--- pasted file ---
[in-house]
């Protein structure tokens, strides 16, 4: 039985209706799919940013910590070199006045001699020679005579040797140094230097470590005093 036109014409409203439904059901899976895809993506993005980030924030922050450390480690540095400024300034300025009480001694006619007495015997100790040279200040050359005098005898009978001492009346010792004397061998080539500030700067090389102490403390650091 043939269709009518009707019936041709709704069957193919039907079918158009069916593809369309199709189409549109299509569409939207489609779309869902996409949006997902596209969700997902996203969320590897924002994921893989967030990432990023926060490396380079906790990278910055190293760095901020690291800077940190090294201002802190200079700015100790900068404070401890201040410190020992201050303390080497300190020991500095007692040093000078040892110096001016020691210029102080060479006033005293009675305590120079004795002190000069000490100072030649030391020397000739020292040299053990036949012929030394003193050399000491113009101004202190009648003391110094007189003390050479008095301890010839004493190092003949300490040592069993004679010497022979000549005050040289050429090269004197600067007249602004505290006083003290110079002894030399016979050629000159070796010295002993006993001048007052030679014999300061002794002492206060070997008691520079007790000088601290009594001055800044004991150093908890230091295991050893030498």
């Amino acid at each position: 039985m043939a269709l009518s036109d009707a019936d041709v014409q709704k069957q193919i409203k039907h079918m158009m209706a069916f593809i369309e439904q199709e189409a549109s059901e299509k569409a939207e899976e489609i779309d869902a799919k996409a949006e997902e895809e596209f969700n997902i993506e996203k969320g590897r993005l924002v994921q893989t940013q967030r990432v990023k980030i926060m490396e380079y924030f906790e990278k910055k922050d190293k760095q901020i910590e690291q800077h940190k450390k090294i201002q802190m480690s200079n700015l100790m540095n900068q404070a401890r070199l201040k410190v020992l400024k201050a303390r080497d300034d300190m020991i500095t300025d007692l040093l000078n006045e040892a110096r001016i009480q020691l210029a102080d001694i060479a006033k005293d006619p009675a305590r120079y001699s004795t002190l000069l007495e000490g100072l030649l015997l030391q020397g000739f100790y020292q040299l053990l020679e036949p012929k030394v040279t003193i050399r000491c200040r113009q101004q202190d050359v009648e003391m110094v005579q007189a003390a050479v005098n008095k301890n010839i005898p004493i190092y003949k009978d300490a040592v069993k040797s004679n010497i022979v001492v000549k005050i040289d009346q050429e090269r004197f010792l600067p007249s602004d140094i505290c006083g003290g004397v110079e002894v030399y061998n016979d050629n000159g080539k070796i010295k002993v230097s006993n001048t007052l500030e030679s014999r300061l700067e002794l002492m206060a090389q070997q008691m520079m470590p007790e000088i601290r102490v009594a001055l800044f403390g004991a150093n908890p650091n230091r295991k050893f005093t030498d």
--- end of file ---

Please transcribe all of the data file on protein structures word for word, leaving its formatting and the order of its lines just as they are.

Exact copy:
[in-house]
């Protein structure tokens, strides 16, 4: 039985209706799919940013910590070199006045001699020679005579040797140094230097470590005093 036109014409409203439904059901899976895809993506993005980030924030922050450390480690540095400024300034300025009480001694006619007495015997100790040279200040050359005098005898009978001492009346010792004397061998080539500030700067090389102490403390650091 043939269709009518009707019936041709709704069957193919039907079918158009069916593809369309199709189409549109299509569409939207489609779309869902996409949006997902596209969700997902996203969320590897924002994921893989967030990432990023926060490396380079906790990278910055190293760095901020690291800077940190090294201002802190200079700015100790900068404070401890201040410190020992201050303390080497300190020991500095007692040093000078040892110096001016020691210029102080060479006033005293009675305590120079004795002190000069000490100072030649030391020397000739020292040299053990036949012929030394003193050399000491113009101004202190009648003391110094007189003390050479008095301890010839004493190092003949300490040592069993004679010497022979000549005050040289050429090269004197600067007249602004505290006083003290110079002894030399016979050629000159070796010295002993006993001048007052030679014999300061002794002492206060070997008691520079007790000088601290009594001055800044004991150093908890230091295991050893030498």
């Amino acid at each position: 039985m043939a269709l009518s036109d009707a019936d041709v014409q709704k069957q193919i409203k039907h079918m158009m209706a069916f593809i369309e439904q199709e189409a549109s059901e299509k569409a939207e899976e489609i779309d869902a799919k996409a949006e997902e895809e596209f969700n997902i993506e996203k969320g590897r993005l924002v994921q893989t940013q967030r990432v990023k980030i926060m490396e380079y924030f906790e990278k910055k922050d190293k760095q901020i910590e690291q800077h940190k450390k090294i201002q802190m480690s200079n700015l100790m540095n900068q404070a401890r070199l201040k410190v020992l400024k201050a303390r080497d300034d300190m020991i500095t300025d007692l040093l000078n006045e040892a110096r001016i009480q020691l210029a102080d001694i060479a006033k005293d006619p009675a305590r120079y001699s004795t002190l000069l007495e000490g100072l030649l015997l030391q020397g000739f100790y020292q040299l053990l020679e036949p012929k030394v040279t003193i050399r000491c200040r113009q101004q202190d050359v009648e003391m110094v005579q007189a003390a050479v005098n008095k301890n010839i005898p004493i190092y003949k009978d300490a040592v069993k040797s004679n010497i022979v001492v000549k005050i040289d009346q050429e090269r004197f010792l600067p007249s602004d140094i505290c006083g003290g004397v110079e002894v030399y061998n016979d050629n000159g080539k070796i010295k002993v230097s006993n001048t007052l500030e030679s014999r300061l700067e002794l002492m206060a090389q070997q008691m520079m470590p007790e000088i601290r102490v009594a001055l800044f403390g004991a150093n908890p650091n230091r295991k050893f005093t030498d």